Document Type


Date of Degree

Spring 2014

Degree Name

MS (Master of Science)

Degree In

Anatomy and Cell Biology

First Advisor

Robert A. Cornell

First Committee Member

Fang Lin

Second Committee Member

Douglas W Houston


Cleft lip and/or palate (CL/P) is a group of congenital birth defect caused by the failure of the lip and/or palate to properly fuse during facial development. This defect occurs in approximately 1:700 live births and is the most second most common developmental defect. Twin studies and evaluation of family history reveals that risk for CL/P is influenced by genetics. However, to date less than half of the heritable risk for CL/P has been ascribed to specific genes.

To identify new genes involved in CL/P, our colleagues, Dr. Manak and Dr. Murray, screened DNA from CL/P patients for rare copy number variants. A single copy deletion of Isthmin1 (ISM1) was identified in this screen. To test the hypothesis that this deletion contributed to the pathogenesis of CL/P we conducted functional tests of the zebrafish ortholog, isthmin1. The results indicated that Ism1 is necessary for development of the face in zebrafish, supporting the hypothesis.

Together with Dr. Bassuk, we applied a similar approach to another structural birth defect, spina bifida. Dr. Manak discovered a de novo single copy deletion encompassing Glypican 5 (GPC5) and part of Glypican 6 (GPC6) in a spina bifida patient. Our functional tests in zebrafish support the notion that mutations in GPC5 cause spina bifida in some patients.

To identify additional CL/P loci, we investigated two putative transcriptional targets of Interferon Regulatory Factor 6 (IRF6), a transcription factor encoded by a gene which is mutated in the majority of patients with Van der Woude orofacial clefting syndrome. The Cornell lab found evidence that Irf6 regulates expression of grhl3 and klf4 in zebrafish periderm. Partly in response to our findings, Jeff Murray's group sequenced the coding region GRHL3 gene in Van der Woude patients lacking IRF6 mutations and found 8 different coding mutations in GRHL3. We tested 5 of theses GRHL3 mutations in zebrafish-based functional studies, and found the 5 patient-derived GRHL3 variants had dominant negative effects. We conclude that GRHL3 is indeed a CL/P locus. Because all the patient derived variants were dominant negative (as opposed to null), and because such variants would be expected to block the function of the other copy of GRHL3 as well as other family members (GRHL1 and GRHl2), which are also cleft candidate genes.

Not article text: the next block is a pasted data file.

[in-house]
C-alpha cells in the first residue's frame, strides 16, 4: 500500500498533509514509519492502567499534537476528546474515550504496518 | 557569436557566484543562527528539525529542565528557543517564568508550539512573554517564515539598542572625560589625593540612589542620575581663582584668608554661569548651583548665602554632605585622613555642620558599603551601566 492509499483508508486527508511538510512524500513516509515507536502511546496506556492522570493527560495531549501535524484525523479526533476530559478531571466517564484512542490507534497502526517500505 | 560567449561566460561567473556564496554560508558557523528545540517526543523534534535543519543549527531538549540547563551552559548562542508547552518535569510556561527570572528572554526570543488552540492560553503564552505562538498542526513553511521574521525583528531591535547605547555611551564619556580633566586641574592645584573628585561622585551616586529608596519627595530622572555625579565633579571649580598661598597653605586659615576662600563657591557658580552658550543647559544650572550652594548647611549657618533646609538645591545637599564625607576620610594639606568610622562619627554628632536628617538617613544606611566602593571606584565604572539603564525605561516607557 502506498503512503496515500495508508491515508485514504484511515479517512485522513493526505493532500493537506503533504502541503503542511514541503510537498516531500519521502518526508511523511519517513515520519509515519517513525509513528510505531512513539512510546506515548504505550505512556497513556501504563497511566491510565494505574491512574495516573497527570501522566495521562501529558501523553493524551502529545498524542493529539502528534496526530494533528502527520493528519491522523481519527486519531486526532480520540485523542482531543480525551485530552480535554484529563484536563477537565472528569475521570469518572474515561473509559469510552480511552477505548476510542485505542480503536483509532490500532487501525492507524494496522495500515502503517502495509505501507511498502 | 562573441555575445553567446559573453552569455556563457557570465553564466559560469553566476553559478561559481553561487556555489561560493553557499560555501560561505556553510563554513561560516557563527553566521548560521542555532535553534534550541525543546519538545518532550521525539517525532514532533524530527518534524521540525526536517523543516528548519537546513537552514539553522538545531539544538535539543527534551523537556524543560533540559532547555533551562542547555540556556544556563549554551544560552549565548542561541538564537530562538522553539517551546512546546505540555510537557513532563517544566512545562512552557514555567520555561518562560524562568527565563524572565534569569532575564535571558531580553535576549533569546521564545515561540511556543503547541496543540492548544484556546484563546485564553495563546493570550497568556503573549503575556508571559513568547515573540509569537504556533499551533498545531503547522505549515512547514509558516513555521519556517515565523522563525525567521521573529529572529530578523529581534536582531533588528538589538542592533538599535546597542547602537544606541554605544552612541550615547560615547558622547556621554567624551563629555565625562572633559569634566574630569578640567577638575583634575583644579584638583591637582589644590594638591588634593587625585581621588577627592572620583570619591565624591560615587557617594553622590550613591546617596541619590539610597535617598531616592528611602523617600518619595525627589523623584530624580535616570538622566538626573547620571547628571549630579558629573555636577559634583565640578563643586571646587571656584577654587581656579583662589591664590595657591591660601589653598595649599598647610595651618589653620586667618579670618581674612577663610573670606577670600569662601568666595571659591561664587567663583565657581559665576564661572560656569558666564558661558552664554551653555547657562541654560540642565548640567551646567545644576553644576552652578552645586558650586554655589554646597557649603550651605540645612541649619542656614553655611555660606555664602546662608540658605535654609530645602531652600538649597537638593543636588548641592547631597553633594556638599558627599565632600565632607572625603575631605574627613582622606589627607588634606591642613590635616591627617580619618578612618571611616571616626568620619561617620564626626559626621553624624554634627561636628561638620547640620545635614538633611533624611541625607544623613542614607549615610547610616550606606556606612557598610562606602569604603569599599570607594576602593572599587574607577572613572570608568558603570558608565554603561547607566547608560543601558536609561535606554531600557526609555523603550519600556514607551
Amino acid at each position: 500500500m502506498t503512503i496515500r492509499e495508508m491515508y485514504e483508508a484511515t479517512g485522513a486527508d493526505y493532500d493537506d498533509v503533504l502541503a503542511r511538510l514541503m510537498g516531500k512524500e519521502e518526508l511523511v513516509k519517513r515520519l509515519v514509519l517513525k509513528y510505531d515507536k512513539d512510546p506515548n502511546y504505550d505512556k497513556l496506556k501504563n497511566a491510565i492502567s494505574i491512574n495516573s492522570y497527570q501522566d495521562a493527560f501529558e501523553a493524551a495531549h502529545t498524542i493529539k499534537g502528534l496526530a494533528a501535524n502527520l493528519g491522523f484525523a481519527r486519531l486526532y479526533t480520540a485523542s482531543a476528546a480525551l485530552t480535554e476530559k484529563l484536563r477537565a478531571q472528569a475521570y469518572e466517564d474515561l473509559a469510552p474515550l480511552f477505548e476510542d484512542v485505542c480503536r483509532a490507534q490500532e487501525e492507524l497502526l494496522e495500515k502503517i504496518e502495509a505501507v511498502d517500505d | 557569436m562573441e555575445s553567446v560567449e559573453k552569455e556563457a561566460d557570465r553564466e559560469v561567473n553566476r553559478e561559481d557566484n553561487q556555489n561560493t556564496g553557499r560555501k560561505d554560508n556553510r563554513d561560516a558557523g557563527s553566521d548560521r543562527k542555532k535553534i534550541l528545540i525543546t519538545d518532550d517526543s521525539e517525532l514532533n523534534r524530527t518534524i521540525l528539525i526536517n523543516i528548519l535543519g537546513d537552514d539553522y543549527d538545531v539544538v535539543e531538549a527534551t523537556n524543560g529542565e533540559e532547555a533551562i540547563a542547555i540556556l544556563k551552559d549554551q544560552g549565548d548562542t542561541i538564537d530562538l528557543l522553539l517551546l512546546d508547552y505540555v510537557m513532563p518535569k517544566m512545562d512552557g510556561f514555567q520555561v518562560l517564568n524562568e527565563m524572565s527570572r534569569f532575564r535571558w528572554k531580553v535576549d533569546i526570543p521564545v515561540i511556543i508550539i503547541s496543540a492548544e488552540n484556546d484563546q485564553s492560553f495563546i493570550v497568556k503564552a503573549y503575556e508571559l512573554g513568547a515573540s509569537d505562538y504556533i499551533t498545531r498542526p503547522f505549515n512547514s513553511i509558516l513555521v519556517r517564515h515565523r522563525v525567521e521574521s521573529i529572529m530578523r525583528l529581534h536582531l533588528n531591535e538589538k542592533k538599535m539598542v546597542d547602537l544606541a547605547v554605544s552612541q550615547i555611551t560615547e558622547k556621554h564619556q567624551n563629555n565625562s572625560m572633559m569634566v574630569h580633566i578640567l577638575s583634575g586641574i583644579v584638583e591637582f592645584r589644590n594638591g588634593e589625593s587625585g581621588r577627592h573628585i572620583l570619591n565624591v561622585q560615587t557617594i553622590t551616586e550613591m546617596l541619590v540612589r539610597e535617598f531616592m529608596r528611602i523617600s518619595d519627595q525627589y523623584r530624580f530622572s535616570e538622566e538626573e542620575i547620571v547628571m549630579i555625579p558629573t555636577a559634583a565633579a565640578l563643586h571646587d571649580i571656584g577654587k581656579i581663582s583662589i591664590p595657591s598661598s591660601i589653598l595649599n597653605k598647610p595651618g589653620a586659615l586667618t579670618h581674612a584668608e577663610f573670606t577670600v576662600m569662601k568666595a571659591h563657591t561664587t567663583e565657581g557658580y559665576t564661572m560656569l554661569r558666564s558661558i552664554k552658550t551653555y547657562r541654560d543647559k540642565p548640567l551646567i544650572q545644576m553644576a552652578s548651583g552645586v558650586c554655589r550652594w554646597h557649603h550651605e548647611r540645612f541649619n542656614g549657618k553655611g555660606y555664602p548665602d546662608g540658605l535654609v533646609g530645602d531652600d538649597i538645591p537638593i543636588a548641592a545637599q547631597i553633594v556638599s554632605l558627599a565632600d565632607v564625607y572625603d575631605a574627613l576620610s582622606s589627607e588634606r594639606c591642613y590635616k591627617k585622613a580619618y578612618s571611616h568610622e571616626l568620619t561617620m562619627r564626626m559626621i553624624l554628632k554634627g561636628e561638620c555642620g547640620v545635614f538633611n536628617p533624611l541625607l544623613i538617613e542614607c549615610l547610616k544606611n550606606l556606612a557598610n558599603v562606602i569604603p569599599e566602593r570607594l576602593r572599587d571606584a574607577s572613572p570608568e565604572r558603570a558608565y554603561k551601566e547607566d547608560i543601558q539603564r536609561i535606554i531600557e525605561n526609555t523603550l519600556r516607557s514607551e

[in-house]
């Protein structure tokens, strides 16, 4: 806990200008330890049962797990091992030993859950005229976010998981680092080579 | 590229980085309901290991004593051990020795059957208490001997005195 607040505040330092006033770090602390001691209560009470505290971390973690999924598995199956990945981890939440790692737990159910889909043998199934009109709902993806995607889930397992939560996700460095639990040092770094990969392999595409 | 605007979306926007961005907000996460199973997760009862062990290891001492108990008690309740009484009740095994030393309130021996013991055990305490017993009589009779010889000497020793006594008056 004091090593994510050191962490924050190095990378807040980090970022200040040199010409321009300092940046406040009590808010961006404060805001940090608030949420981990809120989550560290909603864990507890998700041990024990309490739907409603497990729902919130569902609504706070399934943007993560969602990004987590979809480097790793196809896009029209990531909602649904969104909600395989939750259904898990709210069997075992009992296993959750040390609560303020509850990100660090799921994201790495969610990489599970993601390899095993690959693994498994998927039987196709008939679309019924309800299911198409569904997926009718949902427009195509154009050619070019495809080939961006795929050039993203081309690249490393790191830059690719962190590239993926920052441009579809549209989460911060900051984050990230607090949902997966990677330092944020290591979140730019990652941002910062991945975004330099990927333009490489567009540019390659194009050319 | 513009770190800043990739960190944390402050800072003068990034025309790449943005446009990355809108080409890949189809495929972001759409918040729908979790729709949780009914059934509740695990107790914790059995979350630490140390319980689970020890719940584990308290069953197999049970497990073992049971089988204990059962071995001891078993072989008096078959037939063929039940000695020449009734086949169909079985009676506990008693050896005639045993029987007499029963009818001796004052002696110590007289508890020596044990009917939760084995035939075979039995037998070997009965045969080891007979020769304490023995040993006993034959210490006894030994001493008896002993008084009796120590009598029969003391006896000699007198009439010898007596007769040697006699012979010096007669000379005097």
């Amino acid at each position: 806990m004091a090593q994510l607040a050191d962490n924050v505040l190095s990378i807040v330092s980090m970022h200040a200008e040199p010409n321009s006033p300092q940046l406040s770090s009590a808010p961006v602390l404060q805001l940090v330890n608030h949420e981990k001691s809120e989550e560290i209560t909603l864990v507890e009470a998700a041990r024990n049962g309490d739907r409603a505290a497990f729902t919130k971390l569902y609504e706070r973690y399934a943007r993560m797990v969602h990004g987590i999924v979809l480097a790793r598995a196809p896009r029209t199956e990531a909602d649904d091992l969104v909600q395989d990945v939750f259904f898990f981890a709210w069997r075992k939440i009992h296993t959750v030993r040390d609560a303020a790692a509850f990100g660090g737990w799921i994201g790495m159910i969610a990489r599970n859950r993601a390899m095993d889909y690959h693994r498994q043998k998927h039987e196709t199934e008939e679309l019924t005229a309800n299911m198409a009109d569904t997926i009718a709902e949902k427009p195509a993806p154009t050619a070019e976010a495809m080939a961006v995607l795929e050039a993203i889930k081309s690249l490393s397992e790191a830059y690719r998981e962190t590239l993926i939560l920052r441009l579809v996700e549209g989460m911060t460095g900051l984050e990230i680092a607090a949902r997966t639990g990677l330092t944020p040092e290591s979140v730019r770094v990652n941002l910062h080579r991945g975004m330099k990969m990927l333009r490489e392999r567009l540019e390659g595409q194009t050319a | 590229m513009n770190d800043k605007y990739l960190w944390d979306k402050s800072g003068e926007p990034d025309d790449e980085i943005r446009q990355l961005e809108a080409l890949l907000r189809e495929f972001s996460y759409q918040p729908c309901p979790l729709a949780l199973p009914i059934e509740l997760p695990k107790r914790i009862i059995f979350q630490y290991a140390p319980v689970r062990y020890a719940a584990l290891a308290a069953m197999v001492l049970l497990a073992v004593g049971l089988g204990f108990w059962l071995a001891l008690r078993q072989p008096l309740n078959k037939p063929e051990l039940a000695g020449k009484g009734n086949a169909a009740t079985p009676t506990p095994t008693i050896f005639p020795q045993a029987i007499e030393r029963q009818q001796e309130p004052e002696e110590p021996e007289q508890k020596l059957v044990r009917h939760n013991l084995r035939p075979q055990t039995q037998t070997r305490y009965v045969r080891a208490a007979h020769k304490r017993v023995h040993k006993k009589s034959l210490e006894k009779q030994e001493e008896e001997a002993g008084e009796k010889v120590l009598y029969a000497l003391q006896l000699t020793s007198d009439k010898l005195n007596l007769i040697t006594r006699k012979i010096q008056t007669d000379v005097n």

Multiple KLF4 coding mutations were also detected in patients with CL/P. We tested one of them but did not detect evidence of disruption in protein function. We conclude that this mutation does not seem to affect the function of KLF4, even though it was predicted to be damaging. This enforces the idea that conclusions from in silico studies should be examined in vivo.

Finally, the protein structure of Irf6 has been examined to identify important residues within the C-terminus of the protein. Using constructs built by Dr. Mankad, we tested 5 different phosphor-mimetic amino acid substitutions. Of the variety of constructs, only Irf6 S447D in zebrafish Irf6 was able to cause ectopic expression of downstream Irf6 targets. This predicts that phosphorylation at S447 is sufficient to activate Irf6.

All of these studies have expanded our understanding of the genetics behind CL/P, either by discovering new loci in human patients and testing them in Danio rerio, or from finding downstream targets of Irf6 in zebrafish, sequencing human patients for mutations in those genes, and then testing the functional changes of those variants. From our work with zebrafish, we can determine additional components of the IRF6 regulatory network.


cleft lip and palate, grhl3, Irf6, ism1, zebrafish


x, 49 pages


Includes bibliographical references (pages 44-49).


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Copyright 2014 Tiffany Lynn Smith